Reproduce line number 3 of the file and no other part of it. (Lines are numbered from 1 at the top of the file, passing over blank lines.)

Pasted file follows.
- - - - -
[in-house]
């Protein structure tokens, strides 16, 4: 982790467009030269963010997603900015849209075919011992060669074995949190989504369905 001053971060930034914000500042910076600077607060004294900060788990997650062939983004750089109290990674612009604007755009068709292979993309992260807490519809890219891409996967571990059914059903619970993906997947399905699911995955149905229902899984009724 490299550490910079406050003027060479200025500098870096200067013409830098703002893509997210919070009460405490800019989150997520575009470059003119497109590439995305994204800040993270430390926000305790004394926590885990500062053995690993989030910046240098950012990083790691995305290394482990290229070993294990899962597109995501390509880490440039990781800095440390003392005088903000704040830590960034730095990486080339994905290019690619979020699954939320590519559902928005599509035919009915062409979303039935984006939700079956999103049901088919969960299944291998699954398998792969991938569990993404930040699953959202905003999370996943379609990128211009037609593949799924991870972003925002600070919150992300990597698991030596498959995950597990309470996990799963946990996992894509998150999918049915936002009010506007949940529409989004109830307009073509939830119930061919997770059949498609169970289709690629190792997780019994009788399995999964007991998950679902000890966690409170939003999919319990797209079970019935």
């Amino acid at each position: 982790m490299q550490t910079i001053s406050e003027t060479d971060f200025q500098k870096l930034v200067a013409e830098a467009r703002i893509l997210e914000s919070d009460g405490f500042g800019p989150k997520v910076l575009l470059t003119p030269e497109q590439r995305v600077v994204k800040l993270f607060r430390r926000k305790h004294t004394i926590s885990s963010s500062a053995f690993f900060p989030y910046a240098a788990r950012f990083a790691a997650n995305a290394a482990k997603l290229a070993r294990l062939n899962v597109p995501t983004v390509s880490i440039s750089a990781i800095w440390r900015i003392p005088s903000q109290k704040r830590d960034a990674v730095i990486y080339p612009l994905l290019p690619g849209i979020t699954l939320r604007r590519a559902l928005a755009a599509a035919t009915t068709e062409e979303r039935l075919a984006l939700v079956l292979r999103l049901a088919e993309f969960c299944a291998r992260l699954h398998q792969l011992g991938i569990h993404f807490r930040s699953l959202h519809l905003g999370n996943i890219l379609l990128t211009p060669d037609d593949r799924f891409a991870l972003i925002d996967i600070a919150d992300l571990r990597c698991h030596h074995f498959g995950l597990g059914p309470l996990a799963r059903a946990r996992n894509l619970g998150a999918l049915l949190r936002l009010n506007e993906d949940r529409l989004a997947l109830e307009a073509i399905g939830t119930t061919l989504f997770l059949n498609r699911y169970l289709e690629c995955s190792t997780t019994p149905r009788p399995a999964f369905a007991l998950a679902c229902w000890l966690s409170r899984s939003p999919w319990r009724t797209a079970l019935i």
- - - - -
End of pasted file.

């Amino acid at each position: 982790m490299q550490t910079i001053s406050e003027t060479d971060f200025q500098k870096l930034v200067a013409e830098a467009r703002i893509l997210e914000s919070d009460g405490f500042g800019p989150k997520v910076l575009l470059t003119p030269e497109q590439r995305v600077v994204k800040l993270f607060r430390r926000k305790h004294t004394i926590s885990s963010s500062a053995f690993f900060p989030y910046a240098a788990r950012f990083a790691a997650n995305a290394a482990k997603l290229a070993r294990l062939n899962v597109p995501t983004v390509s880490i440039s750089a990781i800095w440390r900015i003392p005088s903000q109290k704040r830590d960034a990674v730095i990486y080339p612009l994905l290019p690619g849209i979020t699954l939320r604007r590519a559902l928005a755009a599509a035919t009915t068709e062409e979303r039935l075919a984006l939700v079956l292979r999103l049901a088919e993309f969960c299944a291998r992260l699954h398998q792969l011992g991938i569990h993404f807490r930040s699953l959202h519809l905003g999370n996943i890219l379609l990128t211009p060669d037609d593949r799924f891409a991870l972003i925002d996967i600070a919150d992300l571990r990597c698991h030596h074995f498959g995950l597990g059914p309470l996990a799963r059903a946990r996992n894509l619970g998150a999918l049915l949190r936002l009010n506007e993906d949940r529409l989004a997947l109830e307009a073509i399905g939830t119930t061919l989504f997770l059949n498609r699911y169970l289709e690629c995955s190792t997780t019994p149905r009788p399995a999964f369905a007991l998950a679902c229902w000890l966690s409170r899984s939003p999919w319990r009724t797209a079970l019935i």